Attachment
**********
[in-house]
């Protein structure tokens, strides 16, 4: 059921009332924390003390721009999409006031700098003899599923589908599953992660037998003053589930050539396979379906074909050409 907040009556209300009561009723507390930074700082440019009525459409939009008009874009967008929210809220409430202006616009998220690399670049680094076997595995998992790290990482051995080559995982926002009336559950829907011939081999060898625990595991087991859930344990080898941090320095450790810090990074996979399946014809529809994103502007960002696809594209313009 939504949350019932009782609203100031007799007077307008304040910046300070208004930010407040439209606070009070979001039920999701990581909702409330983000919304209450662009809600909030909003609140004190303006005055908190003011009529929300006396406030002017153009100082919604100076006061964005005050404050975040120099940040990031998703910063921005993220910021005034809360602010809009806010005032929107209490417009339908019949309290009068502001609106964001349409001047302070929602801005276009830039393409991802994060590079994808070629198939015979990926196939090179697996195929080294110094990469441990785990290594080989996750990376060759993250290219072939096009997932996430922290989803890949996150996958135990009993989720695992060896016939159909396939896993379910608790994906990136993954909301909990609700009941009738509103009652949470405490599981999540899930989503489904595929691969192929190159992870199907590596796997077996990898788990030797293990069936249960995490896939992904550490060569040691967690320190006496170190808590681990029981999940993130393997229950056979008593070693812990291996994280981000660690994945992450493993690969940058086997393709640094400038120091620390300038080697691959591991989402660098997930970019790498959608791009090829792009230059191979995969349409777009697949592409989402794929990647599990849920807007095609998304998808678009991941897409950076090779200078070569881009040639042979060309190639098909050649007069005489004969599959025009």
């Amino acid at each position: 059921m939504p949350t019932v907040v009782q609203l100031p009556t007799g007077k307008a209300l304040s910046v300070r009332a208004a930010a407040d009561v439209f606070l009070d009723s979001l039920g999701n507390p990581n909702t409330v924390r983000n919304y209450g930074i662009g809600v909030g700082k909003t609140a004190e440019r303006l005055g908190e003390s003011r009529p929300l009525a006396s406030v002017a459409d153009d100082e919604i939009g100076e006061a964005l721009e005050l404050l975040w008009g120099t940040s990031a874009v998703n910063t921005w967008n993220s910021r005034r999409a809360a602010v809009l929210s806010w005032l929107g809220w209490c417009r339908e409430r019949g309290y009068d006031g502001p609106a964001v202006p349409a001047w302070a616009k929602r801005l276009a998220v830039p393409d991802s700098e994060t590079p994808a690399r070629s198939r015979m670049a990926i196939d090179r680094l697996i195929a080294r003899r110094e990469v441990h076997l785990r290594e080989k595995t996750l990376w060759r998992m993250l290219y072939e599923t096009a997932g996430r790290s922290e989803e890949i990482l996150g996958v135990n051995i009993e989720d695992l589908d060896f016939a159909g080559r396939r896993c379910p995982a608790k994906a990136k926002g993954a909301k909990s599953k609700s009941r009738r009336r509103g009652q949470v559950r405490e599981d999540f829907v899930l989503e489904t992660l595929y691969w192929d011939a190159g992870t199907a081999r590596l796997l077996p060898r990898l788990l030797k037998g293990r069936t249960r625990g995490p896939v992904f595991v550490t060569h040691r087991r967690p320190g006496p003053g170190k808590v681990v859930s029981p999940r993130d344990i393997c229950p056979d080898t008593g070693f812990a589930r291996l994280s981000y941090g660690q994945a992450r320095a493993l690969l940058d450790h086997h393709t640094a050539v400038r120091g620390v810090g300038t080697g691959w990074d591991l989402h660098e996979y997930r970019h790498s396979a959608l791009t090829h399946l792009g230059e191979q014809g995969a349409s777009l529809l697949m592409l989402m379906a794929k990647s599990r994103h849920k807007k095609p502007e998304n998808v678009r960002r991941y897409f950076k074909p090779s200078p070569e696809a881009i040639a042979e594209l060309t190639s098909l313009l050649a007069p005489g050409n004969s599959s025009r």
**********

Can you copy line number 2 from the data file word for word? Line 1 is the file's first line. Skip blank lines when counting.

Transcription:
């Protein structure tokens, strides 16, 4: 059921009332924390003390721009999409006031700098003899599923589908599953992660037998003053589930050539396979379906074909050409 907040009556209300009561009723507390930074700082440019009525459409939009008009874009967008929210809220409430202006616009998220690399670049680094076997595995998992790290990482051995080559995982926002009336559950829907011939081999060898625990595991087991859930344990080898941090320095450790810090990074996979399946014809529809994103502007960002696809594209313009 939504949350019932009782609203100031007799007077307008304040910046300070208004930010407040439209606070009070979001039920999701990581909702409330983000919304209450662009809600909030909003609140004190303006005055908190003011009529929300006396406030002017153009100082919604100076006061964005005050404050975040120099940040990031998703910063921005993220910021005034809360602010809009806010005032929107209490417009339908019949309290009068502001609106964001349409001047302070929602801005276009830039393409991802994060590079994808070629198939015979990926196939090179697996195929080294110094990469441990785990290594080989996750990376060759993250290219072939096009997932996430922290989803890949996150996958135990009993989720695992060896016939159909396939896993379910608790994906990136993954909301909990609700009941009738509103009652949470405490599981999540899930989503489904595929691969192929190159992870199907590596796997077996990898788990030797293990069936249960995490896939992904550490060569040691967690320190006496170190808590681990029981999940993130393997229950056979008593070693812990291996994280981000660690994945992450493993690969940058086997393709640094400038120091620390300038080697691959591991989402660098997930970019790498959608791009090829792009230059191979995969349409777009697949592409989402794929990647599990849920807007095609998304998808678009991941897409950076090779200078070569881009040639042979060309190639098909050649007069005489004969599959025009």